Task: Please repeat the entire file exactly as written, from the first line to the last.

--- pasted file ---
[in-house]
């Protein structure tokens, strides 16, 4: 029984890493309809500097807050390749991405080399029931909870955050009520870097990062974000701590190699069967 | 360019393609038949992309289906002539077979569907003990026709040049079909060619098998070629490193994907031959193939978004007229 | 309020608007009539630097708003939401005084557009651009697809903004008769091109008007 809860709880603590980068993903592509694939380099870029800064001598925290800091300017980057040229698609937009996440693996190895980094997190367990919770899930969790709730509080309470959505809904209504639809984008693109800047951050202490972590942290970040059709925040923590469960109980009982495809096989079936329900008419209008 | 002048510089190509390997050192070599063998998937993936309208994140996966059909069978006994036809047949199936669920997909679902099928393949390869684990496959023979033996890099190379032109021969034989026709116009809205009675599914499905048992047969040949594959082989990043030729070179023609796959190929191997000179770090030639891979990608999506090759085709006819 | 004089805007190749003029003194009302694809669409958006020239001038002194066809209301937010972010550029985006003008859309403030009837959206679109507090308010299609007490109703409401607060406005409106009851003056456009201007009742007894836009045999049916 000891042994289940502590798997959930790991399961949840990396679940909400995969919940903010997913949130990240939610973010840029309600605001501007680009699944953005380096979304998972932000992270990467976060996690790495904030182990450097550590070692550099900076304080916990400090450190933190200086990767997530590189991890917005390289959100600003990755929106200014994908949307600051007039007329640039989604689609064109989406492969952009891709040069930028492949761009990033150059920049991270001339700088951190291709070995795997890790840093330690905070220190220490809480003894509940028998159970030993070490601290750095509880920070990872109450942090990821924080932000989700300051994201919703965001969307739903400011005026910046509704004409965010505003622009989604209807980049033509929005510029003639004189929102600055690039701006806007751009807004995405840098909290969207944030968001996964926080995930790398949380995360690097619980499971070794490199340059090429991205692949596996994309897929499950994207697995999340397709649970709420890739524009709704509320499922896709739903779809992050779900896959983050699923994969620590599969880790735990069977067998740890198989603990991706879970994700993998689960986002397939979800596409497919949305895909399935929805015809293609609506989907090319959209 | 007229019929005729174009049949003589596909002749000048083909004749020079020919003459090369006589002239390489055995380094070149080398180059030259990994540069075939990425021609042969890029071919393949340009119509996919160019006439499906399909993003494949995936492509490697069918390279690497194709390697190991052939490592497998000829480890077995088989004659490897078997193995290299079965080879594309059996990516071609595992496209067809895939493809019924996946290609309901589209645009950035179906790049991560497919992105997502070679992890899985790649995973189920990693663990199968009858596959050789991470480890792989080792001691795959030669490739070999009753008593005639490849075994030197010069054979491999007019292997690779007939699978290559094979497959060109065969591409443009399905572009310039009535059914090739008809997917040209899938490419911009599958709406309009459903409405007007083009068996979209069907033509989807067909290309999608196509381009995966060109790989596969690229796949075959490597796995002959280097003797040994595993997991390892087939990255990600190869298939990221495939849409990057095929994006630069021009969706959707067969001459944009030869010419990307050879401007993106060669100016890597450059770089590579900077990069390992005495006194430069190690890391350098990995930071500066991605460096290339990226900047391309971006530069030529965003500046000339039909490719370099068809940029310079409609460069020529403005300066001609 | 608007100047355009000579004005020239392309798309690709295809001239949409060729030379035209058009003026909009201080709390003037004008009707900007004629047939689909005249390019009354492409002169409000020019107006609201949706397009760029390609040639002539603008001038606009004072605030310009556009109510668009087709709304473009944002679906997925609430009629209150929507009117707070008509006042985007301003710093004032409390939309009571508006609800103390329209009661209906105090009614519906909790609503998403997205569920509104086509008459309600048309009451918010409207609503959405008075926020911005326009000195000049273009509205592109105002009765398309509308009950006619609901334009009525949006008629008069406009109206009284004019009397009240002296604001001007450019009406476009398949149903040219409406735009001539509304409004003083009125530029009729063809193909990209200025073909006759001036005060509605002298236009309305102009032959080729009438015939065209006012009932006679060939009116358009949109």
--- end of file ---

[in-house]
């Protein structure tokens, strides 16, 4: 029984890493309809500097807050390749991405080399029931909870955050009520870097990062974000701590190699069967 | 360019393609038949992309289906002539077979569907003990026709040049079909060619098998070629490193994907031959193939978004007229 | 309020608007009539630097708003939401005084557009651009697809903004008769091109008007 809860709880603590980068993903592509694939380099870029800064001598925290800091300017980057040229698609937009996440693996190895980094997190367990919770899930969790709730509080309470959505809904209504639809984008693109800047951050202490972590942290970040059709925040923590469960109980009982495809096989079936329900008419209008 | 002048510089190509390997050192070599063998998937993936309208994140996966059909069978006994036809047949199936669920997909679902099928393949390869684990496959023979033996890099190379032109021969034989026709116009809205009675599914499905048992047969040949594959082989990043030729070179023609796959190929191997000179770090030639891979990608999506090759085709006819 | 004089805007190749003029003194009302694809669409958006020239001038002194066809209301937010972010550029985006003008859309403030009837959206679109507090308010299609007490109703409401607060406005409106009851003056456009201007009742007894836009045999049916 000891042994289940502590798997959930790991399961949840990396679940909400995969919940903010997913949130990240939610973010840029309600605001501007680009699944953005380096979304998972932000992270990467976060996690790495904030182990450097550590070692550099900076304080916990400090450190933190200086990767997530590189991890917005390289959100600003990755929106200014994908949307600051007039007329640039989604689609064109989406492969952009891709040069930028492949761009990033150059920049991270001339700088951190291709070995795997890790840093330690905070220190220490809480003894509940028998159970030993070490601290750095509880920070990872109450942090990821924080932000989700300051994201919703965001969307739903400011005026910046509704004409965010505003622009989604209807980049033509929005510029003639004189929102600055690039701006806007751009807004995405840098909290969207944030968001996964926080995930790398949380995360690097619980499971070794490199340059090429991205692949596996994309897929499950994207697995999340397709649970709420890739524009709704509320499922896709739903779809992050779900896959983050699923994969620590599969880790735990069977067998740890198989603990991706879970994700993998689960986002397939979800596409497919949305895909399935929805015809293609609506989907090319959209 | 007229019929005729174009049949003589596909002749000048083909004749020079020919003459090369006589002239390489055995380094070149080398180059030259990994540069075939990425021609042969890029071919393949340009119509996919160019006439499906399909993003494949995936492509490697069918390279690497194709390697190991052939490592497998000829480890077995088989004659490897078997193995290299079965080879594309059996990516071609595992496209067809895939493809019924996946290609309901589209645009950035179906790049991560497919992105997502070679992890899985790649995973189920990693663990199968009858596959050789991470480890792989080792001691795959030669490739070999009753008593005639490849075994030197010069054979491999007019292997690779007939699978290559094979497959060109065969591409443009399905572009310039009535059914090739008809997917040209899938490419911009599958709406309009459903409405007007083009068996979209069907033509989807067909290309999608196509381009995966060109790989596969690229796949075959490597796995002959280097003797040994595993997991390892087939990255990600190869298939990221495939849409990057095929994006630069021009969706959707067969001459944009030869010419990307050879401007993106060669100016890597450059770089590579900077990069390992005495006194430069190690890391350098990995930071500066991605460096290339990226900047391309971006530069030529965003500046000339039909490719370099068809940029310079409609460069020529403005300066001609 | 608007100047355009000579004005020239392309798309690709295809001239949409060729030379035209058009003026909009201080709390003037004008009707900007004629047939689909005249390019009354492409002169409000020019107006609201949706397009760029390609040639002539603008001038606009004072605030310009556009109510668009087709709304473009944002679906997925609430009629209150929507009117707070008509006042985007301003710093004032409390939309009571508006609800103390329209009661209906105090009614519906909790609503998403997205569920509104086509008459309600048309009451918010409207609503959405008075926020911005326009000195000049273009509205592109105002009765398309509308009950006619609901334009009525949006008629008069406009109206009284004019009397009240002296604001001007450019009406476009398949149903040219409406735009001539509304409004003083009125530029009729063809193909990209200025073909006759001036005060509605002298236009309305102009032959080729009438015939065209006012009932006679060939009116358009949109």